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6646 Hollywood Boulevard
Hollywood, CA, 90028
United States

(213) 223-6921

Stephanie Gibbs, a bookbinder in Los Angeles, CA, offers edition and fine binding, book conservation, custom boxes, and paper repair for contemporary and historic books, manuscripts, and documents to clients throughout California.

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Stephanie Gibbs



Thus slightly drunk and wandering aimlessly about the shrubbery, watch the play of light upon the leaves, the surface of the water in the stream disturbed by the rocks at the bottom, the anger of disturbed ducks, the shuffle of a chipmunk. Find a patch of sunlight with a view of the hillside, the perch upon the root of a tree distant enough from other revelers to be able to observe their unconvincing games of croquet and frisbee while far enough from sight so as to remain undisturbed.

Sitting quietly, happily filled with pastries and alcohol, the senses attuned to each gesture of the breeze, the grains of dirt on the ground, the sharpness of each blade of grass. The solitary peacefulness of watching a society while no longer expecting to participate within it: liberation from the expectations of joviality and small talk and physical games of skill, the scene turned into a Renaissance oil painting or a film, viewed through a frame, intangible.

Within this solitude is contentment, the knowledge that the pleasures of the others offer a membership of a cordial society, but the bite of separation from these friends providing a prism against which the identity of the self can relax, no longer forced to perform the assigned role.

Calm is never so calm, so quiet, as when in contrast to an immediate experience of music, of conversation, of joshing and of games; the noise of the stream and the curses of the ducks offering a different discourse on the play of the afternoon sun.

The ducks are freed from the constraints of time as we experience it. They do follow the patterns of migration, of eggs and rearing of young, of forming alliances and dodging common enemies. Those ducks which do not migrate exchange the weary journey, the exhaustion of traveling, for the weary coldness of winter, the exhaustion of foraging desperately for food. Ducks are known to be fickle and faithless; cruel tormentors to outsiders; easy prey to predators. But the orderly disorder of ducklings on a stream, mama duck quacking continuously as the young reply in a pattern of call and response, the game of Marco Polo; the desperate calling of a mother duck who has misplaced one of her ducklings. The sorrow and pain of the unanswered, repeated call to the young.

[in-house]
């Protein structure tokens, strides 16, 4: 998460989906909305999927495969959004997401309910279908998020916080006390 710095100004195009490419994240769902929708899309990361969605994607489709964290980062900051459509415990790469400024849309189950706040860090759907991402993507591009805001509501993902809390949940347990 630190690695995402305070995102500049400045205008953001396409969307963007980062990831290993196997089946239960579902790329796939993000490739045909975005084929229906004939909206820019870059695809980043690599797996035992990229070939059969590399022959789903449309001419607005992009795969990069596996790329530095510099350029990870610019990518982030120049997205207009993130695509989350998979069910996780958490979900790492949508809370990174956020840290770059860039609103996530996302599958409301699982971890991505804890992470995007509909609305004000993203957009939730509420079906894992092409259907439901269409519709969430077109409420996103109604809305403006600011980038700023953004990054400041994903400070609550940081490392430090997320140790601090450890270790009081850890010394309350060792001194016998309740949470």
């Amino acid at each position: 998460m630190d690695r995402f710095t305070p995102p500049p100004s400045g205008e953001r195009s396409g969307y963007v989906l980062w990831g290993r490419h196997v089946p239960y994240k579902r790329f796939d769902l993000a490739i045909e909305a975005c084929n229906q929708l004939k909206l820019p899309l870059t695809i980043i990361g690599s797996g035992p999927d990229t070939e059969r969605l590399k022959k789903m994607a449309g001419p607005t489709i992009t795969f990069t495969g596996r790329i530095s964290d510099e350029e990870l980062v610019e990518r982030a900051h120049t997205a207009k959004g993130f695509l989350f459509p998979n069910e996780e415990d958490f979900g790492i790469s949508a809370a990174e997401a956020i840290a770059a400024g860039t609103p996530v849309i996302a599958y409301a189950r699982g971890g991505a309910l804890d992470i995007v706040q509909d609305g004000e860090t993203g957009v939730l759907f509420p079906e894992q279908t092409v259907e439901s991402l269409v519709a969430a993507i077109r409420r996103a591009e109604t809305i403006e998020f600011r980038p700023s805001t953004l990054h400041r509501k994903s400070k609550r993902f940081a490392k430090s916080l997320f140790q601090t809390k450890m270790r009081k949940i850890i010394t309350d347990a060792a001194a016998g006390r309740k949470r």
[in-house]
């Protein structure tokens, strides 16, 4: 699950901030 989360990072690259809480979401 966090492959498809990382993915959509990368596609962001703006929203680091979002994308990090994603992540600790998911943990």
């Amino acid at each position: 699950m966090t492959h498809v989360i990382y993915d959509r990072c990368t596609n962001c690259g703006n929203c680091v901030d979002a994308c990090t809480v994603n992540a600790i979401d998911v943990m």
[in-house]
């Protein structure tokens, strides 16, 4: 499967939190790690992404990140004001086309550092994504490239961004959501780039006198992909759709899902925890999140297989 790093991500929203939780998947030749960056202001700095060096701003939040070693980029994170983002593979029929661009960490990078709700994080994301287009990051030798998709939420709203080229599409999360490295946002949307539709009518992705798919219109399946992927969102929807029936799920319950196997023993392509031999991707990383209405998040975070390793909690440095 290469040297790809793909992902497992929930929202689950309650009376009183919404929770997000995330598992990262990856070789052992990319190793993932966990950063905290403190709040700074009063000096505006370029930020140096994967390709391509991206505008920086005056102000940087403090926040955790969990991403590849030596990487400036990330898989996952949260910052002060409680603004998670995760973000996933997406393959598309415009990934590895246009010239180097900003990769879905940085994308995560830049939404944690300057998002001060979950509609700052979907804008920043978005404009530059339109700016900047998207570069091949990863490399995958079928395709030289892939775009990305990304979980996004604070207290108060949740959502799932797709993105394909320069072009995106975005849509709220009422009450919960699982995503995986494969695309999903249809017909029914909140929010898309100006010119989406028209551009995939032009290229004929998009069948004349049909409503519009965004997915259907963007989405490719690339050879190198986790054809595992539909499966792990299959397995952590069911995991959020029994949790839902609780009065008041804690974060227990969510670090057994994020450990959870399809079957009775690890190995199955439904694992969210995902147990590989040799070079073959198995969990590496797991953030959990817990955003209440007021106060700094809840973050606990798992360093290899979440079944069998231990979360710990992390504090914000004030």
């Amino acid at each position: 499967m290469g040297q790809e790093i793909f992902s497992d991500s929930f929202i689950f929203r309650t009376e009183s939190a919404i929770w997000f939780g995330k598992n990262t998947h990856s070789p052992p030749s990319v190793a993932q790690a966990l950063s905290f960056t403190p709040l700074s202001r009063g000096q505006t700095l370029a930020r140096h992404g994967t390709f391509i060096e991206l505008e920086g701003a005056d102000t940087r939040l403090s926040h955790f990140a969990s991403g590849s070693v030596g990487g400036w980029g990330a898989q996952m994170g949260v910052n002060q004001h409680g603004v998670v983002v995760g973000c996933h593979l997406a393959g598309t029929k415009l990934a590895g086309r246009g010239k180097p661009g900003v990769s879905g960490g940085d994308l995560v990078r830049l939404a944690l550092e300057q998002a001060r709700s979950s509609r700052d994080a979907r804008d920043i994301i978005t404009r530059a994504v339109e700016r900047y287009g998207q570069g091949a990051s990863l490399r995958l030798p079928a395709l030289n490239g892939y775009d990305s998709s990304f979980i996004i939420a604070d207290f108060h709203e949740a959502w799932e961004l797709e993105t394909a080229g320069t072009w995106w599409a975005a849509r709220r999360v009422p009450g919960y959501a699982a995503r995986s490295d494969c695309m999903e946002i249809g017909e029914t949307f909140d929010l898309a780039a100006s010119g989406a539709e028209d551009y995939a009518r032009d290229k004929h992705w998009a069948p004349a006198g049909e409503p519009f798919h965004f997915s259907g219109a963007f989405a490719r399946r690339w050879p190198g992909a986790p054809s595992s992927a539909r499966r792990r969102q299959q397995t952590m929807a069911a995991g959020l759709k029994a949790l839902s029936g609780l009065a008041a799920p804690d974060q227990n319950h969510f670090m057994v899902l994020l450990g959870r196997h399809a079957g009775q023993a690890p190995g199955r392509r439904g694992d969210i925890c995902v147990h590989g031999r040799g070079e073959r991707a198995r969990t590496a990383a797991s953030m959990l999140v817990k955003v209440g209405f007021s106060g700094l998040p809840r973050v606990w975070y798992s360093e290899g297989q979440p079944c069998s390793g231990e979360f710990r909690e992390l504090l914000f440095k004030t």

The sun shifts slightly, moving beyond the reach of the tree, shadowing the grove and cooling the air. The sounds of the party begin to dissipate, a clutter of plates left behind as the other retire to nap before the dinner hour. How quickly does the day fall away, the sharpness of the experience of each individual moment blurring into a sense of the weight of responsibility of time, the knowledge that following dinner will come evening, witching hours always too short and then forced into tomorrow, the resumption of duties and deadlines and expectations, the call of grown-up responsibilities which must be answered.

As the air chills and no longer welcomes the leisure of inattentive observation, the clock chimes, the freedom from timelessness returned for the needs of the schedule, of duties unavoidable. The subdued conversation of a dinner which is superfluous following the feast of the day, but partaking in the meal is the outward acknowledgment of the return of the schedule, the beckoning of the clock.

Return. Return. Return. Return. Return. Return. Return.

The dinner of half-heard conversations, of distracted digestion, as others struggle to hold on to their holiday into the night, desperately forcing cheerfulness and ever stronger drinks to propel a sense of freedom into a situation which is too quickly returning to normalcy. The flushed face, the altering inflections of the voice, the ever more outrageous hand gestures, the punch lines to jokes, all constructing a wall of sand against the inevitable force of time, of tomorrow, which has arrived.

After the rush of an irrepressible dawn and a breakfast which reeks of the mundane, unforgiving toil forgets the joy of yesterday, the freedom of the frisbee, the weight of to be done crushing the memory of all that was allowed to fall to the wayside in the glow of an afternoon.


reading
1040 INSTRUCTIONS / Including Instructions for Schedules A, B, C, D, E, F, J, and SE

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